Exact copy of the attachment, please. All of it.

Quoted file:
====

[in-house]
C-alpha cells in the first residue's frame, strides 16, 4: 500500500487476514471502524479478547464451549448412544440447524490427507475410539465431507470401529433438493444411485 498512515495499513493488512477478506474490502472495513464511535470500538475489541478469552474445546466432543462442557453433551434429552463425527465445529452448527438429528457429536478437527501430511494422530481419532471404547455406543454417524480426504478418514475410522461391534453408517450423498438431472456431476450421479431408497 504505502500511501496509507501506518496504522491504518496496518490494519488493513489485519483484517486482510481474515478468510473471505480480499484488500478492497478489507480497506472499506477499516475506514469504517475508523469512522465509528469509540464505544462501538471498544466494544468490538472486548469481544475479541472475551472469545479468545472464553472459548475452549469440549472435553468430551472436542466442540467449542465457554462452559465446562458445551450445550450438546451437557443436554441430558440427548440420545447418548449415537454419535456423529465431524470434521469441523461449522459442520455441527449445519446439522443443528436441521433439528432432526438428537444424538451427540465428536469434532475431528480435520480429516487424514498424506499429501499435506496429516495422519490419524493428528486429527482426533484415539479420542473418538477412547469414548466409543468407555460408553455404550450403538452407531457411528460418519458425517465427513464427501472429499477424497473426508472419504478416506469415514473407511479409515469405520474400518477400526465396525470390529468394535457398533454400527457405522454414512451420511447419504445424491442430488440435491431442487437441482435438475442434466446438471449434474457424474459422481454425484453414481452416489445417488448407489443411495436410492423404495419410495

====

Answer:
[in-house]
C-alpha cells in the first residue's frame, strides 16, 4: 500500500487476514471502524479478547464451549448412544440447524490427507475410539465431507470401529433438493444411485 498512515495499513493488512477478506474490502472495513464511535470500538475489541478469552474445546466432543462442557453433551434429552463425527465445529452448527438429528457429536478437527501430511494422530481419532471404547455406543454417524480426504478418514475410522461391534453408517450423498438431472456431476450421479431408497 504505502500511501496509507501506518496504522491504518496496518490494519488493513489485519483484517486482510481474515478468510473471505480480499484488500478492497478489507480497506472499506477499516475506514469504517475508523469512522465509528469509540464505544462501538471498544466494544468490538472486548469481544475479541472475551472469545479468545472464553472459548475452549469440549472435553468430551472436542466442540467449542465457554462452559465446562458445551450445550450438546451437557443436554441430558440427548440420545447418548449415537454419535456423529465431524470434521469441523461449522459442520455441527449445519446439522443443528436441521433439528432432526438428537444424538451427540465428536469434532475431528480435520480429516487424514498424506499429501499435506496429516495422519490419524493428528486429527482426533484415539479420542473418538477412547469414548466409543468407555460408553455404550450403538452407531457411528460418519458425517465427513464427501472429499477424497473426508472419504478416506469415514473407511479409515469405520474400518477400526465396525470390529468394535457398533454400527457405522454414512451420511447419504445424491442430488440435491431442487437441482435438475442434466446438471449434474457424474459422481454425484453414481452416489445417488448407489443411495436410492423404495419410495